Can weird architecture contribute to society? It depends on your definition of weird, and if that definition of weird includes any reference to starships, phallic symbols, and teapots.
I came across this article (http://www.cnn.com/2015/07/20/travel/gallery/china-weird-buildings-2015/index.html) regarding some recent unique architecture being built in China. Is it weird? Yeah, you could say that. Is that bad? Kinda, kinda not.
“Weird” architecture has always been around. The first time a nomadic civilization came across a permanent settlement one of those nomads declared, “Holy crap that’s weird.” (Imagine a Sumerian accent.) And when people first saw the completion of the Pyramids of Giza and The Sphinx someone uttered, “Holy crap that’s weird.” (Let’s go with a Hittite accent.) And when the Europeans in the Middle Ages were constructing buildings within the ruins of ancient Roman stadiums you know someone thought, “These ancient structures provideth us with stable and firm foundations to buildeth our homes.” (Okay, maybe not the best example of my point, but only because saying “Holy crap that’s weird” in Europe during the Middle Ages usually meant being excommunicated by The Church.)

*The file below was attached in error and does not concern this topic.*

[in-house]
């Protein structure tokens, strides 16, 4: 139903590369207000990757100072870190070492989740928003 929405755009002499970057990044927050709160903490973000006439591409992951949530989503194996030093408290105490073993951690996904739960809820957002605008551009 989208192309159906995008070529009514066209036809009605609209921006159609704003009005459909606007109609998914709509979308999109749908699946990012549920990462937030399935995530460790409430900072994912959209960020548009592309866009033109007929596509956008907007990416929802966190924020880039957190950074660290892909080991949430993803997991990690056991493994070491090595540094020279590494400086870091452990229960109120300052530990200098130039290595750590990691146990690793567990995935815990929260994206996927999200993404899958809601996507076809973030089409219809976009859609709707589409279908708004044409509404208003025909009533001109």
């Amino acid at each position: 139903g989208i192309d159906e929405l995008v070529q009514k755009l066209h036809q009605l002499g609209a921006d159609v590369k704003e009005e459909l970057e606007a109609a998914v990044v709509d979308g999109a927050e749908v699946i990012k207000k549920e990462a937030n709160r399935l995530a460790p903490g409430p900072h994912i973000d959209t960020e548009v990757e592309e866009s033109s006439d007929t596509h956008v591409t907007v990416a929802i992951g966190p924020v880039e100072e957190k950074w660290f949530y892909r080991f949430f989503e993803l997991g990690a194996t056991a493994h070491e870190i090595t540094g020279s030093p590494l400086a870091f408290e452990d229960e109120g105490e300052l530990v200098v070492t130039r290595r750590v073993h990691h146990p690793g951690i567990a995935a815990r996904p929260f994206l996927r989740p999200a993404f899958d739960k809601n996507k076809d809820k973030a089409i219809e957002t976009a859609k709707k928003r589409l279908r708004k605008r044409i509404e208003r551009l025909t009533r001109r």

So where was I… yes, there has always been weird architecture. More recent historical weirdness includes Antoni Gaudi, Buckminster Fuller, and Robert Venturi. And maybe their weirdness came across as kitsch or gimcrack (my word of the day), but within the DNA of this weirdness came a new perspective in design, architecture, structure, and perception. Yes, Gaudi is weird, but it gave us Santiago Calatrava. Bucky was way the hell out there, but it gave us Renzo Piano. And Bob, yeah, he had these weird ideas of ducks and decorated sheds, which basically has led to all of the images in the above link to Chinese architecture.
Weird architecture is not only good, it’s necessary. It’s the architectural proving ground to all future ideologies that will define how we live, how we worship, how we do business, and how we ultimately shape who we are now and in the future.
Live long and prosper.